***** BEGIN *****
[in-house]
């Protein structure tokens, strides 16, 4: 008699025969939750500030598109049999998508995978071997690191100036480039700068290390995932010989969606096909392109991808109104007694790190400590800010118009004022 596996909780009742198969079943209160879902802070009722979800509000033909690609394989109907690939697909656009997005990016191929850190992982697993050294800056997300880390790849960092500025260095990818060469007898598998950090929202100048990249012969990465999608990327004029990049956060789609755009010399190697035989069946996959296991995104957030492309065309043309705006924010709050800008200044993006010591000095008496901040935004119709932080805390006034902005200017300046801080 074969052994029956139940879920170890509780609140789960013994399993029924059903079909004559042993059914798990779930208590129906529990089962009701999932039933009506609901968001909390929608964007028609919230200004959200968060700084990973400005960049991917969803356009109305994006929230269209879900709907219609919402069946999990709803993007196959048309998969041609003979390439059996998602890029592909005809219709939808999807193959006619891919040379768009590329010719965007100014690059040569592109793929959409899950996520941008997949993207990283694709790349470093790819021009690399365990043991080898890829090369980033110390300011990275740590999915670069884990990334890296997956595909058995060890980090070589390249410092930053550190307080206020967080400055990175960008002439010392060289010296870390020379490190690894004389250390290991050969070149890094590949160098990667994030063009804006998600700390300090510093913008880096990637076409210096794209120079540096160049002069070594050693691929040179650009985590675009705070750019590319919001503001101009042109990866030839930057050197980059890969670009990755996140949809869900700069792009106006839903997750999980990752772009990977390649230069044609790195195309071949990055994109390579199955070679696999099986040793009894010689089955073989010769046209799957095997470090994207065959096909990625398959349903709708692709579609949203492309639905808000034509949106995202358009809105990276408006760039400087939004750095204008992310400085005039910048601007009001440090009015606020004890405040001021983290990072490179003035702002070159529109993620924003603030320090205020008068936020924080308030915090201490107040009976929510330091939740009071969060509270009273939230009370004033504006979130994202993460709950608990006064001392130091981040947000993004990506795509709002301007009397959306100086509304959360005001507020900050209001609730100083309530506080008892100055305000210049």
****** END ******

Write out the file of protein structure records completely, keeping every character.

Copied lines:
[in-house]
């Protein structure tokens, strides 16, 4: 008699025969939750500030598109049999998508995978071997690191100036480039700068290390995932010989969606096909392109991808109104007694790190400590800010118009004022 596996909780009742198969079943209160879902802070009722979800509000033909690609394989109907690939697909656009997005990016191929850190992982697993050294800056997300880390790849960092500025260095990818060469007898598998950090929202100048990249012969990465999608990327004029990049956060789609755009010399190697035989069946996959296991995104957030492309065309043309705006924010709050800008200044993006010591000095008496901040935004119709932080805390006034902005200017300046801080 074969052994029956139940879920170890509780609140789960013994399993029924059903079909004559042993059914798990779930208590129906529990089962009701999932039933009506609901968001909390929608964007028609919230200004959200968060700084990973400005960049991917969803356009109305994006929230269209879900709907219609919402069946999990709803993007196959048309998969041609003979390439059996998602890029592909005809219709939808999807193959006619891919040379768009590329010719965007100014690059040569592109793929959409899950996520941008997949993207990283694709790349470093790819021009690399365990043991080898890829090369980033110390300011990275740590999915670069884990990334890296997956595909058995060890980090070589390249410092930053550190307080206020967080400055990175960008002439010392060289010296870390020379490190690894004389250390290991050969070149890094590949160098990667994030063009804006998600700390300090510093913008880096990637076409210096794209120079540096160049002069070594050693691929040179650009985590675009705070750019590319919001503001101009042109990866030839930057050197980059890969670009990755996140949809869900700069792009106006839903997750999980990752772009990977390649230069044609790195195309071949990055994109390579199955070679696999099986040793009894010689089955073989010769046209799957095997470090994207065959096909990625398959349903709708692709579609949203492309639905808000034509949106995202358009809105990276408006760039400087939004750095204008992310400085005039910048601007009001440090009015606020004890405040001021983290990072490179003035702002070159529109993620924003603030320090205020008068936020924080308030915090201490107040009976929510330091939740009071969060509270009273939230009370004033504006979130994202993460709950608990006064001392130091981040947000993004990506795509709002301007009397959306100086509304959360005001507020900050209001609730100083309530506080008892100055305000210049």